Maybe the case of conservative evangelical higher education will help clarify the O-word dilemma. As I recount in Fundamentalist U, starting in the 1920s most conservative-evangelical colleges promised that they were founded on evangelical orthodoxy. The problem is, they weren’t. They were founded to be conservative safe spaces for religious students and faculty. They also had to remain broadly conservative and broadly evangelical in order to remain attractive to a wide range of fundamentalist families. As a result, they never were able to establish a true orthodoxy. That is, they never established a clear list of religious tenets by which every challenge and crisis could be decided.

There were exceptions of course. Especially at denominational schools, leaders were able to clear some of the fog of American conservatism by following the path of specific orthodoxies. In the 1920s, for example, Princeton’s J. Gresham Machen opened a rare school that actually adhered to Machen’s vision of Presbyterian orthodoxy. As a result, Machen earned the scorn of other evangelical school leaders by allowing his students to drink alcohol. Booze wasn’t forbidden by any actual theological rule, Machen reasoned, but rather only by the “regnant mores” of American evangelicals.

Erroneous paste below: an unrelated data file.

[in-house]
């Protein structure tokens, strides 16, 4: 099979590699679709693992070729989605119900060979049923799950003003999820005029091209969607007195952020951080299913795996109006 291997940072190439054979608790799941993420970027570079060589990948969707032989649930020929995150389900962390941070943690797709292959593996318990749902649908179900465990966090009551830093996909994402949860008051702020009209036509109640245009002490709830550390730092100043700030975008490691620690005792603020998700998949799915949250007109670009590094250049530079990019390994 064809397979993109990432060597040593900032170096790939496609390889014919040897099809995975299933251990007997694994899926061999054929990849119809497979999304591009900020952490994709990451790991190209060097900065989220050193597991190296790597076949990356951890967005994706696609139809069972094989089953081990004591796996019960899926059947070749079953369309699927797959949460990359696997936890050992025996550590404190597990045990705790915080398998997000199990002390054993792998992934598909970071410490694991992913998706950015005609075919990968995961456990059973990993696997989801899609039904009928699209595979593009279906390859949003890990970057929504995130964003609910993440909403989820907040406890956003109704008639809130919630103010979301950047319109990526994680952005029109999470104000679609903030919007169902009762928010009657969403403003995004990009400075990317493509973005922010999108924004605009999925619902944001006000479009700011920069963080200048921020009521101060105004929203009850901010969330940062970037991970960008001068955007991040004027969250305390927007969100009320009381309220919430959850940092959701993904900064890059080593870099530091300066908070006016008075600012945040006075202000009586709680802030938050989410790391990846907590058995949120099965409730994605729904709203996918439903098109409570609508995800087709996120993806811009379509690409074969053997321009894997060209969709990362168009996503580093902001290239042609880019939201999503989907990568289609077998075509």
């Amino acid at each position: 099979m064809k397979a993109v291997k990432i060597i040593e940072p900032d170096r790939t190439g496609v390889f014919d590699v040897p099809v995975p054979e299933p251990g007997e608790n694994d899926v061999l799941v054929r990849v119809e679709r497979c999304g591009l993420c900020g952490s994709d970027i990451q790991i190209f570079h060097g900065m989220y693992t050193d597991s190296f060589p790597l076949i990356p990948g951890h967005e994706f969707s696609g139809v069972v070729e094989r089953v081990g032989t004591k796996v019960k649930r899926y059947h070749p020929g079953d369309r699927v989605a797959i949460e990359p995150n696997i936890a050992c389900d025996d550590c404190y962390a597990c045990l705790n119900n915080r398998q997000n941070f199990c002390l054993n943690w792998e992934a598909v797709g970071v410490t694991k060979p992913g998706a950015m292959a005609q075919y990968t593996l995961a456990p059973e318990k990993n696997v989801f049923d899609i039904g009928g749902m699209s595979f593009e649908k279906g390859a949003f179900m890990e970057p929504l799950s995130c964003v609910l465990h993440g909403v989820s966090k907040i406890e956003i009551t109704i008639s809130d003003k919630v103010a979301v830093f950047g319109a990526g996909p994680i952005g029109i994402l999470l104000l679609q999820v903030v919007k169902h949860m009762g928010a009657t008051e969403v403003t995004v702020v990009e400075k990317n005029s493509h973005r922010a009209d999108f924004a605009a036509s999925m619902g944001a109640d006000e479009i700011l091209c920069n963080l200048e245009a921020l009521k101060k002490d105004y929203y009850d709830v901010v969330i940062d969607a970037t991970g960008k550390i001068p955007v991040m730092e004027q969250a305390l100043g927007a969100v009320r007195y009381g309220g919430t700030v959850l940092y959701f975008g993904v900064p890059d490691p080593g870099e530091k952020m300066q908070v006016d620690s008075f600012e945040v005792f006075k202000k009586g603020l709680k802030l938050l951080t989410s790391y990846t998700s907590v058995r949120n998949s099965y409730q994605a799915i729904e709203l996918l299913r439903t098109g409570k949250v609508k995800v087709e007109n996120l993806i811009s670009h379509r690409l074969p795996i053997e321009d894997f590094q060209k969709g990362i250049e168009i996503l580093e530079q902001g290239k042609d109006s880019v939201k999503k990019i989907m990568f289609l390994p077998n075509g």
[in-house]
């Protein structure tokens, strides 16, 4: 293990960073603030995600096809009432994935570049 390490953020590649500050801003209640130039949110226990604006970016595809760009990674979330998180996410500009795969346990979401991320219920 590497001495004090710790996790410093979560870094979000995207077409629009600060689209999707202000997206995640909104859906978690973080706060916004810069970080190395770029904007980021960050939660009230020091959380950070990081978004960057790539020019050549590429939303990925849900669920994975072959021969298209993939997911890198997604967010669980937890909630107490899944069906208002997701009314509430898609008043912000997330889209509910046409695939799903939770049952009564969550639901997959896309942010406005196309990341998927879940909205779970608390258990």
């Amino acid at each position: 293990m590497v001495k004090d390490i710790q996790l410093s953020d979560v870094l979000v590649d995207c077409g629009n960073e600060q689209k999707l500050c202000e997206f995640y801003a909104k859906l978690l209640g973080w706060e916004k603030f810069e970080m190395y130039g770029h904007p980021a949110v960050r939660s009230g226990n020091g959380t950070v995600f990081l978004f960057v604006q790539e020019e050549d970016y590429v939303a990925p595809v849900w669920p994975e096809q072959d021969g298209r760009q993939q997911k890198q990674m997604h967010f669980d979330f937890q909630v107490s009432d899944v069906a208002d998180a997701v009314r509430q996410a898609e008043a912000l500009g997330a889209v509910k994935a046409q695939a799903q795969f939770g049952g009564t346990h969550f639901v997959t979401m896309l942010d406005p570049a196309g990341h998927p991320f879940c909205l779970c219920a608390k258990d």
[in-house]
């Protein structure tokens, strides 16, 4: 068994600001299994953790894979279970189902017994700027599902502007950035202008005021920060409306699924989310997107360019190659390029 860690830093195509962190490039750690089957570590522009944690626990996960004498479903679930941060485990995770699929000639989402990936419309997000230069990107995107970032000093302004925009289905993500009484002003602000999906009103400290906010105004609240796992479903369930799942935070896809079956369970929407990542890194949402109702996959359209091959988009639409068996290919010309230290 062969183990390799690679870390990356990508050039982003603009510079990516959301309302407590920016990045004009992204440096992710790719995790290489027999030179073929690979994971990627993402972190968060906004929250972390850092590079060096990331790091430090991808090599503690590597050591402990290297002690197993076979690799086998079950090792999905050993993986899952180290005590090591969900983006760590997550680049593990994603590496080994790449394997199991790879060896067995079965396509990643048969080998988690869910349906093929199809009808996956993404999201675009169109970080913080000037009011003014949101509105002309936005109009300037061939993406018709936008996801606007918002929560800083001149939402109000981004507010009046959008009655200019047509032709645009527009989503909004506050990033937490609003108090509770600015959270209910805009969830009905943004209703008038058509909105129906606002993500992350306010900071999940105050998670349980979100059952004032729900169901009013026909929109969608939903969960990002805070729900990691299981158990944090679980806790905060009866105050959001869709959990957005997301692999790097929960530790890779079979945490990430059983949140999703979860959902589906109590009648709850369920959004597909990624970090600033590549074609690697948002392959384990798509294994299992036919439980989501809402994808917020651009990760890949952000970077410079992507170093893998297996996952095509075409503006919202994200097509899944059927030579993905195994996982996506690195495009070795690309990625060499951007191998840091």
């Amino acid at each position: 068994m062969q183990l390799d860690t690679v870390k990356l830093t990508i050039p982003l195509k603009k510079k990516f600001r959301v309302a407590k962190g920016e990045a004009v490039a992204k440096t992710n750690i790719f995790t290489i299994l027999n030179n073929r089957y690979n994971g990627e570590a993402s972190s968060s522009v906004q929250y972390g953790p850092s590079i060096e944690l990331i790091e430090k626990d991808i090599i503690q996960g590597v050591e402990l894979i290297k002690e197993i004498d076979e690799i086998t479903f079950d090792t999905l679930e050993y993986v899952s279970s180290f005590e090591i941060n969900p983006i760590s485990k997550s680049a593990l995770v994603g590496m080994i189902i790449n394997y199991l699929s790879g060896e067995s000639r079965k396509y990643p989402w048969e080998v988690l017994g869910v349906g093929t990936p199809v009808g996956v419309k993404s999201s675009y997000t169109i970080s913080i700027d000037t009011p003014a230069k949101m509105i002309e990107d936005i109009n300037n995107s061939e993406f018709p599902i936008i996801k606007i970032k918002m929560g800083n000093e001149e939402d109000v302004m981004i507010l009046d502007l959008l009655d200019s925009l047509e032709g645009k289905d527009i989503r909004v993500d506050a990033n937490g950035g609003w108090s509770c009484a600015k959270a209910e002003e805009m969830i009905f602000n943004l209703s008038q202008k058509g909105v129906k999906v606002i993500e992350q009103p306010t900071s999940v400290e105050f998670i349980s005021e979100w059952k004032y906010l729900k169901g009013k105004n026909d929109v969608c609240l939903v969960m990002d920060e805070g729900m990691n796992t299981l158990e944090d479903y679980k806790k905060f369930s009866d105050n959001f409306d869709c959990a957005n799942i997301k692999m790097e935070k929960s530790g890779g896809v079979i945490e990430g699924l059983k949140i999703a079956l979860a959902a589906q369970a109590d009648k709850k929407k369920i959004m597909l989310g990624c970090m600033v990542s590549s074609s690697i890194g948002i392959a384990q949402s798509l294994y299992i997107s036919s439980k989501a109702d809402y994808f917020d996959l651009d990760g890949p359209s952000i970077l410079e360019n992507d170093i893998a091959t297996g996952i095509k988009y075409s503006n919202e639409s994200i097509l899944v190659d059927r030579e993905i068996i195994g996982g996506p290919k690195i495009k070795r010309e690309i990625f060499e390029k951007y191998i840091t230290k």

The results of the absence of true orthodoxy in conservative-evangelical higher education may seem odd to readers who don’t grasp the implications of the O-word. Historically, we saw cases such as that of Clifton Fowler in Denver in the 1930s, when a school leader charged with sexual and theological peccadillos was allowed to continue his depredations by a blue-ribbon panel of evangelical college leaders.

We see it today as well, with the befuddling statements of Liberty University’s Jerry Falwell Jr. If, as we might tend to think, Liberty were a school guided by evangelical orthodoxy, Falwell himself might be less inclined to make outlandish statements in support of Trump. As it is, Christine Emba argued recently, the best word for Falwell’s Trumpism is not “orthodoxy.” As Emba wrote in the Washington Post, Falwell’s